The Snow Hill

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Snow Hill station is located in Colmore Row in the centre of Birmingham. It is a railway station as well as the tram stop. It is the second most important railway station in the city

Snow Hill is managed by London Midland. There are five platforms in use, three of them belong to the National Rail and two to the Midland Metro, light rail – line from Wolverhampton. Originally, after the station was reopened in 1987 there were four National Rails platforms, but one was later transformed for the use by Midland Metro trams.

On the site of present Snow Hill station was originally Oppenheims Glassworks. It was demolished by some parts of it are probably still buried underneath the station. The station was first opened in 1852 on the line of Great Western Railway from London to Wolverhampton Low Level. Its name in those times was Livery Street Station and it was just a simple large wooden shed. Six years later the name changed to Snow Hill and in 1863 the Great Western Hotel was added and also the look of the station changed – there was a huge arched roof of iron and glass, with a simple wooden overhead bridge linking the two platforms.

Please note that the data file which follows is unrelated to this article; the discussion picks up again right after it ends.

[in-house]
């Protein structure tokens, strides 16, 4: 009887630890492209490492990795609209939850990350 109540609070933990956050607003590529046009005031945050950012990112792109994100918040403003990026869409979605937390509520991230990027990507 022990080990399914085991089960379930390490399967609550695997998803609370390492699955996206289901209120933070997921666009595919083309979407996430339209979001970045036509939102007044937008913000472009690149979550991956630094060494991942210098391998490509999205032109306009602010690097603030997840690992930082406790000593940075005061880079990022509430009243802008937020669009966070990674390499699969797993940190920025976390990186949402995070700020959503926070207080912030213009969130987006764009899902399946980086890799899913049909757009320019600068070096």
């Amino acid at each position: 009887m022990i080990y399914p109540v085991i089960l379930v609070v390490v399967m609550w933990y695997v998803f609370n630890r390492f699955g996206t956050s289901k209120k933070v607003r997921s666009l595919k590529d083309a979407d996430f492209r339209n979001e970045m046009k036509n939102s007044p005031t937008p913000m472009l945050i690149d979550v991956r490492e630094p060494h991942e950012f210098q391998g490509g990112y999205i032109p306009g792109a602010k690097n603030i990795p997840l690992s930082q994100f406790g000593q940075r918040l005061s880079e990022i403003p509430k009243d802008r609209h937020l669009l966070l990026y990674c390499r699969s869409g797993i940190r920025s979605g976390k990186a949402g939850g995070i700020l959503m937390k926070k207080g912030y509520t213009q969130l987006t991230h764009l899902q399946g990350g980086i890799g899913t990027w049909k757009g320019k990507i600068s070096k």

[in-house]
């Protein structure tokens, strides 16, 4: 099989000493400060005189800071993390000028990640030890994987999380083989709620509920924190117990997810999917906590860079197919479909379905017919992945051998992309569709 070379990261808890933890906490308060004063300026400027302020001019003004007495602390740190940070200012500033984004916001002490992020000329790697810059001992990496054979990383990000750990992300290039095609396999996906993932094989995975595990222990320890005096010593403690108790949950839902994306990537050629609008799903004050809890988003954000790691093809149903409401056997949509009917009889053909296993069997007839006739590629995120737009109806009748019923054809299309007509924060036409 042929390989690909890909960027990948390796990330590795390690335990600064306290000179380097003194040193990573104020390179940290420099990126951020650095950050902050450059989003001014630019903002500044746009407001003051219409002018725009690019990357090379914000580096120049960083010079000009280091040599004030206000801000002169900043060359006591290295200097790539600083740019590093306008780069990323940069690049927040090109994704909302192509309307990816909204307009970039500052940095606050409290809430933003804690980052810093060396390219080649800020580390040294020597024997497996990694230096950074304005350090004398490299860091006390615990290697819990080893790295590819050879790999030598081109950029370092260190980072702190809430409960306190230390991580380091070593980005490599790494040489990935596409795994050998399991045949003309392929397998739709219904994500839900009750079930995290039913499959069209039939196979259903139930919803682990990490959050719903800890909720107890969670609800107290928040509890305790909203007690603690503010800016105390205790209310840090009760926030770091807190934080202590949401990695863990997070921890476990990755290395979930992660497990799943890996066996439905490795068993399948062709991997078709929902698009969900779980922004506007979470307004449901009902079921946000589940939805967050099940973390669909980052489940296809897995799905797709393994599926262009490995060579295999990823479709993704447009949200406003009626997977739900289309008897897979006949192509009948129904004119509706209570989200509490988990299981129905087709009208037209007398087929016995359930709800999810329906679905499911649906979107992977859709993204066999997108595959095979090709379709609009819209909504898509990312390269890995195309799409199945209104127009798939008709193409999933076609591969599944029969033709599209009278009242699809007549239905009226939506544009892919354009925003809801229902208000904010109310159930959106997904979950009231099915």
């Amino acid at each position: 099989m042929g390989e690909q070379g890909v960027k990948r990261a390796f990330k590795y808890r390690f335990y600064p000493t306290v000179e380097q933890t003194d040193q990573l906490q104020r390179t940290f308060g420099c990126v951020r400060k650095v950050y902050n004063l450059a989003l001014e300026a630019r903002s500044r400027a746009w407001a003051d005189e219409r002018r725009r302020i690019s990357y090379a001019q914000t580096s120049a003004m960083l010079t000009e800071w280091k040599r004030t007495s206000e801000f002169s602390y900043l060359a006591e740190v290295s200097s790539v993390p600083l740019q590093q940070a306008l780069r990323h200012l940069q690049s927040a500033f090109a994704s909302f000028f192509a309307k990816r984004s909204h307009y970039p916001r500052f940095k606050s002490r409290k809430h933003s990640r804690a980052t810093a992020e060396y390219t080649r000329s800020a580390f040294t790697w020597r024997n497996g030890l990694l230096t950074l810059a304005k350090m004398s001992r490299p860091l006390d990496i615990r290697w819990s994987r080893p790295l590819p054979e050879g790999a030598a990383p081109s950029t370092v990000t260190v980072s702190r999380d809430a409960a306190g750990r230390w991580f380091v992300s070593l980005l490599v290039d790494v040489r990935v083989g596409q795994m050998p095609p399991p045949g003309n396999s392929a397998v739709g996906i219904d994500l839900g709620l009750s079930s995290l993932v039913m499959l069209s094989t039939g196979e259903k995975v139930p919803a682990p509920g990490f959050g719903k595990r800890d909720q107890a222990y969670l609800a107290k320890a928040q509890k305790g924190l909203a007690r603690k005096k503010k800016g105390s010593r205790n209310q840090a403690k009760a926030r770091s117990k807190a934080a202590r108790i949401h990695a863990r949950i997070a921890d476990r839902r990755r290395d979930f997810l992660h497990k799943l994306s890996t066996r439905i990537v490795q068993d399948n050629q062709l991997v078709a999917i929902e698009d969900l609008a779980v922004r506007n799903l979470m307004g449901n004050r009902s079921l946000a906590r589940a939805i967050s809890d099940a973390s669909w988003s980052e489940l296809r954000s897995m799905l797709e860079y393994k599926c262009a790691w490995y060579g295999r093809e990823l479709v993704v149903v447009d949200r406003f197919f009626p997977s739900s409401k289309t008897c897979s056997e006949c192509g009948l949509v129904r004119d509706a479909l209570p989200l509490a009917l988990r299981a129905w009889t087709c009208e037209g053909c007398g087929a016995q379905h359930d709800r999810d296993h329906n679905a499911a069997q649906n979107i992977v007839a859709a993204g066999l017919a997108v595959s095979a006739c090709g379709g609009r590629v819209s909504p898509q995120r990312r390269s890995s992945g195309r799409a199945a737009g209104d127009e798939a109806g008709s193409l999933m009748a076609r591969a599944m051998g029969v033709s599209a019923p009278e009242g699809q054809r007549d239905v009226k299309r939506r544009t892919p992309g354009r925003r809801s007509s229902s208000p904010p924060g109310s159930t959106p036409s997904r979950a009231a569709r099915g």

From 1906 to 1912 the station was reconstructed and it became quite a grand building with a large booking hall under an arched glass roof and lavish waiting rooms with oak bars. The bottom end of the station had fish platforms and goods storage. The station was twice as long as the current one, with 8 through platforms and 4 bay platforms.

Snow Hill station was considered unnecessary and it was closed in 1972 with all the services switched to Birmingham New Street and Moor Street. The station building was demolished in 1977 due to its dangerous state. Snow Hill was reopened again in 1987 as a plan for cross-city transport plan for Birmingham. The new Snow Hill station, with a multi-storey car park above, has been widely criticised as draughty, unwelcoming and architecturally unimaginative. In 1999 the Midland Metro was opened here. It was the re-opening of the original line to Wolverhampton.

The station building is nowadays a 12-storey office building above a three-storey basement car park. The steel-framed structure is predominantly clad in glass. The ground floor and atrium areas are finished in high quality materials including granite flooring and limestone wall cladding.
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